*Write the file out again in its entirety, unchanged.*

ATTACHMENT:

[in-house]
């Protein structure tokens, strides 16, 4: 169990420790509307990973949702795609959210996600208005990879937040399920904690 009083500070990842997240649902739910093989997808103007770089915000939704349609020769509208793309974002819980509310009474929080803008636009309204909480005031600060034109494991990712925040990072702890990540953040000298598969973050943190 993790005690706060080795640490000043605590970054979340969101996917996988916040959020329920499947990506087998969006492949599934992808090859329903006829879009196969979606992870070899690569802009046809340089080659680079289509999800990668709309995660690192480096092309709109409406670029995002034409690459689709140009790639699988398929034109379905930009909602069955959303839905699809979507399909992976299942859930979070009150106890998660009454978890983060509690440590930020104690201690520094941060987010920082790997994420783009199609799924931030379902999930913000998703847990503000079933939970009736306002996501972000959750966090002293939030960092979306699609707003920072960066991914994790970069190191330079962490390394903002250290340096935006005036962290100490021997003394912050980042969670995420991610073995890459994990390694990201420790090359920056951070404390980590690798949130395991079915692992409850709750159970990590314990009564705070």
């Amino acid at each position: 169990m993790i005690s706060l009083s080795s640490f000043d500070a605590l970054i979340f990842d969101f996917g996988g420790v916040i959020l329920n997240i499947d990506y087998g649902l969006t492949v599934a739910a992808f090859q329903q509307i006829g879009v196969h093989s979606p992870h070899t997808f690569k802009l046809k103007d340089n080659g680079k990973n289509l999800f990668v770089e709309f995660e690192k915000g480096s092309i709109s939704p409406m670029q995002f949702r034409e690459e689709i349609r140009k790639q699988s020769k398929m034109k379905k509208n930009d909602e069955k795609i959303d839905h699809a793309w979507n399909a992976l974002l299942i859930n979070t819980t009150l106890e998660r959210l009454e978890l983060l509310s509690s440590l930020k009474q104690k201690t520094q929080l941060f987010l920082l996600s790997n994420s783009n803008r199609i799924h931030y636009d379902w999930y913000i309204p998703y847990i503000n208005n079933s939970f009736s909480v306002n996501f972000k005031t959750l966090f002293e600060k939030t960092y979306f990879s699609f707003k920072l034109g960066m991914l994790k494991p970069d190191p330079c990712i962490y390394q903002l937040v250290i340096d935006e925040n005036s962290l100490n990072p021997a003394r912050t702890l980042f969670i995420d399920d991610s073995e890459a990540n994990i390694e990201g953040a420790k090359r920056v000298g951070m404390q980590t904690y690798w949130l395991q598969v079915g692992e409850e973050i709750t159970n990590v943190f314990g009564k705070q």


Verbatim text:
[in-house]
């Protein structure tokens, strides 16, 4: 169990420790509307990973949702795609959210996600208005990879937040399920904690 009083500070990842997240649902739910093989997808103007770089915000939704349609020769509208793309974002819980509310009474929080803008636009309204909480005031600060034109494991990712925040990072702890990540953040000298598969973050943190 993790005690706060080795640490000043605590970054979340969101996917996988916040959020329920499947990506087998969006492949599934992808090859329903006829879009196969979606992870070899690569802009046809340089080659680079289509999800990668709309995660690192480096092309709109409406670029995002034409690459689709140009790639699988398929034109379905930009909602069955959303839905699809979507399909992976299942859930979070009150106890998660009454978890983060509690440590930020104690201690520094941060987010920082790997994420783009199609799924931030379902999930913000998703847990503000079933939970009736306002996501972000959750966090002293939030960092979306699609707003920072960066991914994790970069190191330079962490390394903002250290340096935006005036962290100490021997003394912050980042969670995420991610073995890459994990390694990201420790090359920056951070404390980590690798949130395991079915692992409850709750159970990590314990009564705070």
């Amino acid at each position: 169990m993790i005690s706060l009083s080795s640490f000043d500070a605590l970054i979340f990842d969101f996917g996988g420790v916040i959020l329920n997240i499947d990506y087998g649902l969006t492949v599934a739910a992808f090859q329903q509307i006829g879009v196969h093989s979606p992870h070899t997808f690569k802009l046809k103007d340089n080659g680079k990973n289509l999800f990668v770089e709309f995660e690192k915000g480096s092309i709109s939704p409406m670029q995002f949702r034409e690459e689709i349609r140009k790639q699988s020769k398929m034109k379905k509208n930009d909602e069955k795609i959303d839905h699809a793309w979507n399909a992976l974002l299942i859930n979070t819980t009150l106890e998660r959210l009454e978890l983060l509310s509690s440590l930020k009474q104690k201690t520094q929080l941060f987010l920082l996600s790997n994420s783009n803008r199609i799924h931030y636009d379902w999930y913000i309204p998703y847990i503000n208005n079933s939970f009736s909480v306002n996501f972000k005031t959750l966090f002293e600060k939030t960092y979306f990879s699609f707003k920072l034109g960066m991914l994790k494991p970069d190191p330079c990712i962490y390394q903002l937040v250290i340096d935006e925040n005036s962290l100490n990072p021997a003394r912050t702890l980042f969670i995420d399920d991610s073995e890459a990540n994990i390694e990201g953040a420790k090359r920056v000298g951070m404390q980590t904690y690798w949130l395991q598969v079915g692992e409850e973050i709750t159970n990590v943190f314990g009564k705070q």